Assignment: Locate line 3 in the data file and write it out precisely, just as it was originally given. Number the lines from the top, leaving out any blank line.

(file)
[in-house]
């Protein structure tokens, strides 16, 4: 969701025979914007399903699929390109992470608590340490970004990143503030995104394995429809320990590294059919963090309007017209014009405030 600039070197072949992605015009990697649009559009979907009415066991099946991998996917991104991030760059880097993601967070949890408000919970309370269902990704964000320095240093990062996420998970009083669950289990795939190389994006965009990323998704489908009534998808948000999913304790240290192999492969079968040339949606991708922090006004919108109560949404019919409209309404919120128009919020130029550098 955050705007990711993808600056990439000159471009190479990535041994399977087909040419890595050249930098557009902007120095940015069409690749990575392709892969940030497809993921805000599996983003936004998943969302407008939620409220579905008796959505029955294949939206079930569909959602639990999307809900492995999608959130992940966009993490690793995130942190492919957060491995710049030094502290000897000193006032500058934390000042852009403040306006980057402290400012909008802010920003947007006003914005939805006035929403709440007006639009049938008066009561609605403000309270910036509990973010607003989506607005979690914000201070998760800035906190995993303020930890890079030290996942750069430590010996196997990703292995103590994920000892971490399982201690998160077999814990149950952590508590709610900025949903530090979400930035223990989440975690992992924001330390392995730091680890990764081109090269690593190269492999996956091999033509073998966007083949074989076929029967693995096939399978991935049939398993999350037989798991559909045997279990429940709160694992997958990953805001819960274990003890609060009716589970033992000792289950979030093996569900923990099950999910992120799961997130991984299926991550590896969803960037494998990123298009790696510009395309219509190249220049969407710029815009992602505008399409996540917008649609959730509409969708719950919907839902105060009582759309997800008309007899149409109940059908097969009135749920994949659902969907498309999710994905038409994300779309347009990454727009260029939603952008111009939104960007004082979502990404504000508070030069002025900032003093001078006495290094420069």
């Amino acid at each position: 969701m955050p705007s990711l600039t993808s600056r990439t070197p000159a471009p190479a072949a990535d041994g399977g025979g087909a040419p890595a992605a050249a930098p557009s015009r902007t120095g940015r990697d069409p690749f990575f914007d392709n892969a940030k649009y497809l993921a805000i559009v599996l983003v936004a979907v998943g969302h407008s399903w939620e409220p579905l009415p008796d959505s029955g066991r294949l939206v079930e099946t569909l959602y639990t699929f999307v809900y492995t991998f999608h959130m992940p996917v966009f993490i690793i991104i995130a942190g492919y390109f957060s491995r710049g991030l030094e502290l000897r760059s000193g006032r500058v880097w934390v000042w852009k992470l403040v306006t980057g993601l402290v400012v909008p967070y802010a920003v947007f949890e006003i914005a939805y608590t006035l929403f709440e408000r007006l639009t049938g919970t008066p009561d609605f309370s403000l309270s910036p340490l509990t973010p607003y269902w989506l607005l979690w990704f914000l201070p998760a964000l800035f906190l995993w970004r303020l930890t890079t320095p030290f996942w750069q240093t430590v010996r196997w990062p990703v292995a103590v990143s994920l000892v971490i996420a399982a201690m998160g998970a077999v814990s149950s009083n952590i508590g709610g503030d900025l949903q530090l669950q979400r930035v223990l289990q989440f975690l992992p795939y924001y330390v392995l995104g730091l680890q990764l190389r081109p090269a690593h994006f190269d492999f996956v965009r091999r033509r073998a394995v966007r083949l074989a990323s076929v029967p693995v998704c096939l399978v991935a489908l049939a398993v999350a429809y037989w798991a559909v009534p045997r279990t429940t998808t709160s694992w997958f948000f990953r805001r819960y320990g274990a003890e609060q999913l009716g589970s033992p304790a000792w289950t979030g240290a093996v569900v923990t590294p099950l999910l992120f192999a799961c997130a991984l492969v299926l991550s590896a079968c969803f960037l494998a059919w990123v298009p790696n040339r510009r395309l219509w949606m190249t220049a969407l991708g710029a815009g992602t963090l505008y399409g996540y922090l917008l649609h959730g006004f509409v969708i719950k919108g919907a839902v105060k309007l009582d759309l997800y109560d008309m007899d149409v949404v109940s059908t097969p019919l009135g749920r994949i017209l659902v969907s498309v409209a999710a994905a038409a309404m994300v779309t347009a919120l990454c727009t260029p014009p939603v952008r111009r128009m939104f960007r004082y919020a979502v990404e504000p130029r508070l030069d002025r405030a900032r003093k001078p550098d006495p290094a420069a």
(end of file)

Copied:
């Amino acid at each position: 969701m955050p705007s990711l600039t993808s600056r990439t070197p000159a471009p190479a072949a990535d041994g399977g025979g087909a040419p890595a992605a050249a930098p557009s015009r902007t120095g940015r990697d069409p690749f990575f914007d392709n892969a940030k649009y497809l993921a805000i559009v599996l983003v936004a979907v998943g969302h407008s399903w939620e409220p579905l009415p008796d959505s029955g066991r294949l939206v079930e099946t569909l959602y639990t699929f999307v809900y492995t991998f999608h959130m992940p996917v966009f993490i690793i991104i995130a942190g492919y390109f957060s491995r710049g991030l030094e502290l000897r760059s000193g006032r500058v880097w934390v000042w852009k992470l403040v306006t980057g993601l402290v400012v909008p967070y802010a920003v947007f949890e006003i914005a939805y608590t006035l929403f709440e408000r007006l639009t049938g919970t008066p009561d609605f309370s403000l309270s910036p340490l509990t973010p607003y269902w989506l607005l979690w990704f914000l201070p998760a964000l800035f906190l995993w970004r303020l930890t890079t320095p030290f996942w750069q240093t430590v010996r196997w990062p990703v292995a103590v990143s994920l000892v971490i996420a399982a201690m998160g998970a077999v814990s149950s009083n952590i508590g709610g503030d900025l949903q530090l669950q979400r930035v223990l289990q989440f975690l992992p795939y924001y330390v392995l995104g730091l680890q990764l190389r081109p090269a690593h994006f190269d492999f996956v965009r091999r033509r073998a394995v966007r083949l074989a990323s076929v029967p693995v998704c096939l399978v991935a489908l049939a398993v999350a429809y037989w798991a559909v009534p045997r279990t429940t998808t709160s694992w997958f948000f990953r805001r819960y320990g274990a003890e609060q999913l009716g589970s033992p304790a000792w289950t979030g240290a093996v569900v923990t590294p099950l999910l992120f192999a799961c997130a991984l492969v299926l991550s590896a079968c969803f960037l494998a059919w990123v298009p790696n040339r510009r395309l219509w949606m190249t220049a969407l991708g710029a815009g992602t963090l505008y399409g996540y922090l917008l649609h959730g006004f509409v969708i719950k919108g919907a839902v105060k309007l009582d759309l997800y109560d008309m007899d149409v949404v109940s059908t097969p019919l009135g749920r994949i017209l659902v969907s498309v409209a999710a994905a038409a309404m994300v779309t347009a919120l990454c727009t260029p014009p939603v952008r111009r128009m939104f960007r004082y919020a979502v990404e504000p130029r508070l030069d002025r405030a900032r003093k001078p550098d006495p290094a420069a």